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  Top » Catalog » Pages » Sapphires
What You Should Know About Sapphires

History.....The ancient Persians believed that the earth rested on a giant sapphire whose reflection gave the sky its color. Damigeron, a historian of old, wrote that sapphire was worn by kings to protect them from harm. It was also believed that sapphire would protect the wearer from envy and attract divine favor. The gem was regarded as a symbol of truth, sincerity and constancy. Legend has it that if a poisonous snake were put into a vessel along with a sapphire, the rays from the gem would kill it. Our ancestors interpreted this to mean that sapphire was an antidote against poison. At one time any blue gem material was called sapphire. References to a blue-flecked stone led mineral experts to realize that some of what had been called "sappheiros" was actually lapis lazuli. "Sappheiros" is Greek for "blue."

Sources.....The finest sapphire color is rich, velvety cornflower blue. This is called "kashmir" out of deference to the traditional source of the finest quality. Today, however, the Kashmir area of India is not generally mined because of its physical inaccessibility. Most current production comes from Sri Lanka, Burma, Thailand, Montana, Australia and Africa.


Color.....Sapphire occurs in colors ranging from very light to dark blue to violetish-blue, bluish-green, yellow, slightly reddish-orange, brown, nearly opaque black, colorless, pink, violet and pinkish-orange. Corundum (sapphire's mineral name) occurs in red, but this is what we know as ruby. A particularly lovely pinkish-orange is referred to as "padparadscha" which is taken from the Sinhalese for "lotus-colored." Although sapphire is found in many colors, these are not all commercially available at any given time. Some are so rare they are collectors items.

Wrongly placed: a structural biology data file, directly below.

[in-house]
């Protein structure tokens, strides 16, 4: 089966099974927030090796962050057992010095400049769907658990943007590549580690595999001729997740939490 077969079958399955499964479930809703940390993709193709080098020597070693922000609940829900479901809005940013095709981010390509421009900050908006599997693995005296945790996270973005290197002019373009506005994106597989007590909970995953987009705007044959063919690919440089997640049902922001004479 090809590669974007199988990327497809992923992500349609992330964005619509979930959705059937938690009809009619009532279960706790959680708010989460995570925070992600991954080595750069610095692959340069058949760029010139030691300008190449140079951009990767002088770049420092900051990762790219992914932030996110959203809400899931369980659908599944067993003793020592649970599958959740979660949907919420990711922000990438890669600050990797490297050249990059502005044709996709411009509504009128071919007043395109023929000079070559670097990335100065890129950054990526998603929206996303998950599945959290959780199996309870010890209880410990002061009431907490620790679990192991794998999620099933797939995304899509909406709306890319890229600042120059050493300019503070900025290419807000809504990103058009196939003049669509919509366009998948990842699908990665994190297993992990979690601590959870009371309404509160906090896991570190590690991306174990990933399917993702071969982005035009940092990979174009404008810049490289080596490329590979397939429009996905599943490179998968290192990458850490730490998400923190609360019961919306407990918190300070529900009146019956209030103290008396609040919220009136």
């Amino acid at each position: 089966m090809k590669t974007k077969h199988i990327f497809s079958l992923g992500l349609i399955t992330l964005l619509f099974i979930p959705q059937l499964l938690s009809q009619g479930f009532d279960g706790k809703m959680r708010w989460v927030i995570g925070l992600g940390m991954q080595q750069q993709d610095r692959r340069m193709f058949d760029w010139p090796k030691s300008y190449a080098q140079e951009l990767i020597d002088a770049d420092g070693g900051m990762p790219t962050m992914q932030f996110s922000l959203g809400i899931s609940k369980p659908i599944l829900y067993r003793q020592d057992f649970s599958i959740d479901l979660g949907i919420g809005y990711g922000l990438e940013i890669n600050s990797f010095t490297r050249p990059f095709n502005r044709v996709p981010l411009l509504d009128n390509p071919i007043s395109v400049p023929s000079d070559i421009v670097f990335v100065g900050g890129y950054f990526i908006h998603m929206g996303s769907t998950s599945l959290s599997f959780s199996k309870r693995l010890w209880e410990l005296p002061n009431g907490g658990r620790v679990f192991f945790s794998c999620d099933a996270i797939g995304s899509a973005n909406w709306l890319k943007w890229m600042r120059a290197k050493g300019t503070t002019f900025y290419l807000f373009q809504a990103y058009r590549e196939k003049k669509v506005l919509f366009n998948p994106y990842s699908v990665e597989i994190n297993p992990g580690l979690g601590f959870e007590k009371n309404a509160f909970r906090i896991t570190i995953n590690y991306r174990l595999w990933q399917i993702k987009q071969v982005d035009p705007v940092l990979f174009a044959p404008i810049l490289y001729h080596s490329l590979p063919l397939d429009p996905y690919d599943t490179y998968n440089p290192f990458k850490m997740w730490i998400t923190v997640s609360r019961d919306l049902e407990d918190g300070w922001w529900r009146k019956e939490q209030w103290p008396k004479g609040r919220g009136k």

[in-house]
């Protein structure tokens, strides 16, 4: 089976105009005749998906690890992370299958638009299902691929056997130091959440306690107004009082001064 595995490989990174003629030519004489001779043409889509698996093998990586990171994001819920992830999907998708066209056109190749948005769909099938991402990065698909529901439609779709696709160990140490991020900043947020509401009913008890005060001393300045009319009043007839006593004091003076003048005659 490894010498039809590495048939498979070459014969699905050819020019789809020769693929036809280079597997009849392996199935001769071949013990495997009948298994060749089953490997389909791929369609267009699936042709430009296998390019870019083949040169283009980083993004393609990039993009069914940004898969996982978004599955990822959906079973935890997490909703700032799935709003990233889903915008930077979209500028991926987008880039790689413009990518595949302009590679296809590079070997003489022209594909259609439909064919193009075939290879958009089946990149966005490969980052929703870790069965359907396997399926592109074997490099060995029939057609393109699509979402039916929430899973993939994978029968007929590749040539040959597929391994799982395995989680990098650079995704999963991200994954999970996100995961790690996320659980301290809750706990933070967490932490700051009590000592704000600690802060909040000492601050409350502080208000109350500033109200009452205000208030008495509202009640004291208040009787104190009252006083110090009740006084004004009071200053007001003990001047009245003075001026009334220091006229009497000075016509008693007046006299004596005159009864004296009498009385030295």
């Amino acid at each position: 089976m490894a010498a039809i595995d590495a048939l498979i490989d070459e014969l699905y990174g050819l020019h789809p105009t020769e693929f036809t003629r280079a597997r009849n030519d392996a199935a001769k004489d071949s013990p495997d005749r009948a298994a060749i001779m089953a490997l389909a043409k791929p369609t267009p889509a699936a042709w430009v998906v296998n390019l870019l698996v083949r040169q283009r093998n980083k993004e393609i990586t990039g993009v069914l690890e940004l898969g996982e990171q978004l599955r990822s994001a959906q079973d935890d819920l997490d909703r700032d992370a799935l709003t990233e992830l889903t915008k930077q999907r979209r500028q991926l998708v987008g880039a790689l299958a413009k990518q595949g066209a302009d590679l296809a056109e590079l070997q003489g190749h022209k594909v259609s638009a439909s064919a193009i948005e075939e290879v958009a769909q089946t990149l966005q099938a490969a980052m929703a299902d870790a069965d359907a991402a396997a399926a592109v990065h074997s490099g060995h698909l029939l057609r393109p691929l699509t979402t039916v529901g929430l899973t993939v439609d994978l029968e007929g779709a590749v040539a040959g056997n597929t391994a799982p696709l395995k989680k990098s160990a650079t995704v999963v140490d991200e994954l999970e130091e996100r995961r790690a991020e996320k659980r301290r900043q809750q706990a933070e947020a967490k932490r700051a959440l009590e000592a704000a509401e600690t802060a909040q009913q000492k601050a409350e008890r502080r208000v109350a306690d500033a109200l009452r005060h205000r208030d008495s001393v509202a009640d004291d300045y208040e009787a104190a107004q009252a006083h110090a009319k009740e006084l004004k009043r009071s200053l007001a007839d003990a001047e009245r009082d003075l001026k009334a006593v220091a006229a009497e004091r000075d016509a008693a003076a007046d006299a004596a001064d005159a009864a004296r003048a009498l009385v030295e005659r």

Sapphires come in the following colors:

  • Black Stars
  • Blue Stars
  • Ceylon
  • Light Blue
  • Navy Blue
  • Orange

Star Sapphires.....Fine, needle-like inclusions are what give sapphires their velvety quality. When these inclusions are numerous enough to make the stone translucent or opaque and are oriented properly, they allow light to be reflected in such a way that a star floats across the top of the stone with movement. When a cutter recognizes this potential in a piece of rough sapphire, he will cut it in a dome shape. Stars are not visible in faceted stones. The Sinhalese believed the star sapphire would protect them against witchcraft. The three intersecting rays were thought to represent faith, hope and destiny. Museums the world over exhibit star sapphires that are noteworthy for size or quality. The 543-carat "Star of India" resides in the Morgan-Tiffany Collection in the American Museum of Natural History in New York city.



Versatility.....Sapphire in its many colors is fashioned into timeless pieces that compliment many styles in your wardrobe. It is either faceted or cabochon (dome-shape) for use in rings, pendants, earrings and pins. It may be linked between expanses of chain for wrist or neck wear. Sapphires are set into the simplest of designs as well as the most elegant of pieces. Prince Charles of England made the headlines with the sapphire and diamond ring he used to seal his betrothal to Lady Diana Spencer.



Our Advice.....Since subtle differences in quality can make large differences in beauty (and price), it is important to select your jewelry from a professional who can guide you honestly and ethically in your purchase.

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